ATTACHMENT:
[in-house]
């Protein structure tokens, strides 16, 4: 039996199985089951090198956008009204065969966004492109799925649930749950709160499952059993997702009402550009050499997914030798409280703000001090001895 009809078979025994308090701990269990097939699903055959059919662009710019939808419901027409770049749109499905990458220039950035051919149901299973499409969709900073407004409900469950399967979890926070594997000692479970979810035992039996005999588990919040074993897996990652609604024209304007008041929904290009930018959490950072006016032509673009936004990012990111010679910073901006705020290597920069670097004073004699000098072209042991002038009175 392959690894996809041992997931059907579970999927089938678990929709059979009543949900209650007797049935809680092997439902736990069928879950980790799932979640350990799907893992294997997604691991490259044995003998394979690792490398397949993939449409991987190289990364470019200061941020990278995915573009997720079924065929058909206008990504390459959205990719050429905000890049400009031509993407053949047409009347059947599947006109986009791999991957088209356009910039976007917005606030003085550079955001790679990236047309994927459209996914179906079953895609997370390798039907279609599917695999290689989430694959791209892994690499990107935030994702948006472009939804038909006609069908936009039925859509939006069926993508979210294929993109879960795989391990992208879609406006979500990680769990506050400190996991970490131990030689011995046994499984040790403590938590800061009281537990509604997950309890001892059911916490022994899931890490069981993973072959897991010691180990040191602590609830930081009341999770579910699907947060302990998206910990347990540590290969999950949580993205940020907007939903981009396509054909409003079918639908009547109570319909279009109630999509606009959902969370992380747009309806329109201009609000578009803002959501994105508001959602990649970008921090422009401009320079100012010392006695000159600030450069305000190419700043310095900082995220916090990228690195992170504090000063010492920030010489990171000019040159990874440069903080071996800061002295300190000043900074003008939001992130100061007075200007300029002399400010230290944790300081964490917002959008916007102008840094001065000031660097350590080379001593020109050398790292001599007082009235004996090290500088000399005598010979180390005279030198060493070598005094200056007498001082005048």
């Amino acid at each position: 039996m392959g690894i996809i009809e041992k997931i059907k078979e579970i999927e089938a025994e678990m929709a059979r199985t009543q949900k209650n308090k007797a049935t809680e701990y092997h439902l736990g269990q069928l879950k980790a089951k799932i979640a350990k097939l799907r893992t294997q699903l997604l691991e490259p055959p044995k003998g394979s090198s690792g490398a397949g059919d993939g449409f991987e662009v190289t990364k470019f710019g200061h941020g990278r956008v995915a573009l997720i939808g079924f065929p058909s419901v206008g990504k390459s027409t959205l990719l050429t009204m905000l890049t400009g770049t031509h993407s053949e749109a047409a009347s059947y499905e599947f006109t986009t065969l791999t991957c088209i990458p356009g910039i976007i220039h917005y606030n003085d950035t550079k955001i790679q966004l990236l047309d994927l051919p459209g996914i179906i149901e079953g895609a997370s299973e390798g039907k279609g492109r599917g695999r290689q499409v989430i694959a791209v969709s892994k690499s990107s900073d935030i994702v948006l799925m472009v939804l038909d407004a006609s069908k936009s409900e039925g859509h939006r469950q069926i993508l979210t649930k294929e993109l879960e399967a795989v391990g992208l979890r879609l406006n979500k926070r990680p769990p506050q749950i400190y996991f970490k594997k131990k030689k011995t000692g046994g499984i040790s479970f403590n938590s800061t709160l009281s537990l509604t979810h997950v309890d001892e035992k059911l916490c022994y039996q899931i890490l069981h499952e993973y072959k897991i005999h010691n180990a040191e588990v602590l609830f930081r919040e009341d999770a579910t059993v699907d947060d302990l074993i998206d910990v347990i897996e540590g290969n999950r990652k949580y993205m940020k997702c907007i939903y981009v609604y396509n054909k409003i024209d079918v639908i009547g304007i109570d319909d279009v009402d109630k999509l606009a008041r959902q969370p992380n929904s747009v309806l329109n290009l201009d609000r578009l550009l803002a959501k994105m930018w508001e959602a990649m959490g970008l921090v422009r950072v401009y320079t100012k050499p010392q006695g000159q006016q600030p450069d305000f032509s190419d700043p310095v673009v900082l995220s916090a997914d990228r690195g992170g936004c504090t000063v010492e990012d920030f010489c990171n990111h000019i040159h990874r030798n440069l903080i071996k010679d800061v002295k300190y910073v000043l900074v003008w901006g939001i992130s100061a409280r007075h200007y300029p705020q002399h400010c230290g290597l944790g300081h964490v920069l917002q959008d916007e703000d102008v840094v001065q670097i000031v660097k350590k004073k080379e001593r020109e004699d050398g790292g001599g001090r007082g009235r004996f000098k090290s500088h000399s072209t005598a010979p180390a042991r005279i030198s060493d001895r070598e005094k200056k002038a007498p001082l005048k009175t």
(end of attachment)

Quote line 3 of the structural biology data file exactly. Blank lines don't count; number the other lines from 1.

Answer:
């Amino acid at each position: 039996m392959g690894i996809i009809e041992k997931i059907k078979e579970i999927e089938a025994e678990m929709a059979r199985t009543q949900k209650n308090k007797a049935t809680e701990y092997h439902l736990g269990q069928l879950k980790a089951k799932i979640a350990k097939l799907r893992t294997q699903l997604l691991e490259p055959p044995k003998g394979s090198s690792g490398a397949g059919d993939g449409f991987e662009v190289t990364k470019f710019g200061h941020g990278r956008v995915a573009l997720i939808g079924f065929p058909s419901v206008g990504k390459s027409t959205l990719l050429t009204m905000l890049t400009g770049t031509h993407s053949e749109a047409a009347s059947y499905e599947f006109t986009t065969l791999t991957c088209i990458p356009g910039i976007i220039h917005y606030n003085d950035t550079k955001i790679q966004l990236l047309d994927l051919p459209g996914i179906i149901e079953g895609a997370s299973e390798g039907k279609g492109r599917g695999r290689q499409v989430i694959a791209v969709s892994k690499s990107s900073d935030i994702v948006l799925m472009v939804l038909d407004a006609s069908k936009s409900e039925g859509h939006r469950q069926i993508l979210t649930k294929e993109l879960e399967a795989v391990g992208l979890r879609l406006n979500k926070r990680p769990p506050q749950i400190y996991f970490k594997k131990k030689k011995t000692g046994g499984i040790s479970f403590n938590s800061t709160l009281s537990l509604t979810h997950v309890d001892e035992k059911l916490c022994y039996q899931i890490l069981h499952e993973y072959k897991i005999h010691n180990a040191e588990v602590l609830f930081r919040e009341d999770a579910t059993v699907d947060d302990l074993i998206d910990v347990i897996e540590g290969n999950r990652k949580y993205m940020k997702c907007i939903y981009v609604y396509n054909k409003i024209d079918v639908i009547g304007i109570d319909d279009v009402d109630k999509l606009a008041r959902q969370p992380n929904s747009v309806l329109n290009l201009d609000r578009l550009l803002a959501k994105m930018w508001e959602a990649m959490g970008l921090v422009r950072v401009y320079t100012k050499p010392q006695g000159q006016q600030p450069d305000f032509s190419d700043p310095v673009v900082l995220s916090a997914d990228r690195g992170g936004c504090t000063v010492e990012d920030f010489c990171n990111h000019i040159h990874r030798n440069l903080i071996k010679d800061v002295k300190y910073v000043l900074v003008w901006g939001i992130s100061a409280r007075h200007y300029p705020q002399h400010c230290g290597l944790g300081h964490v920069l917002q959008d916007e703000d102008v840094v001065q670097i000031v660097k350590k004073k080379e001593r020109e004699d050398g790292g001599g001090r007082g009235r004996f000098k090290s500088h000399s072209t005598a010979p180390a042991r005279i030198s060493d001895r070598e005094k200056k002038a007498p001082l005048k009175t």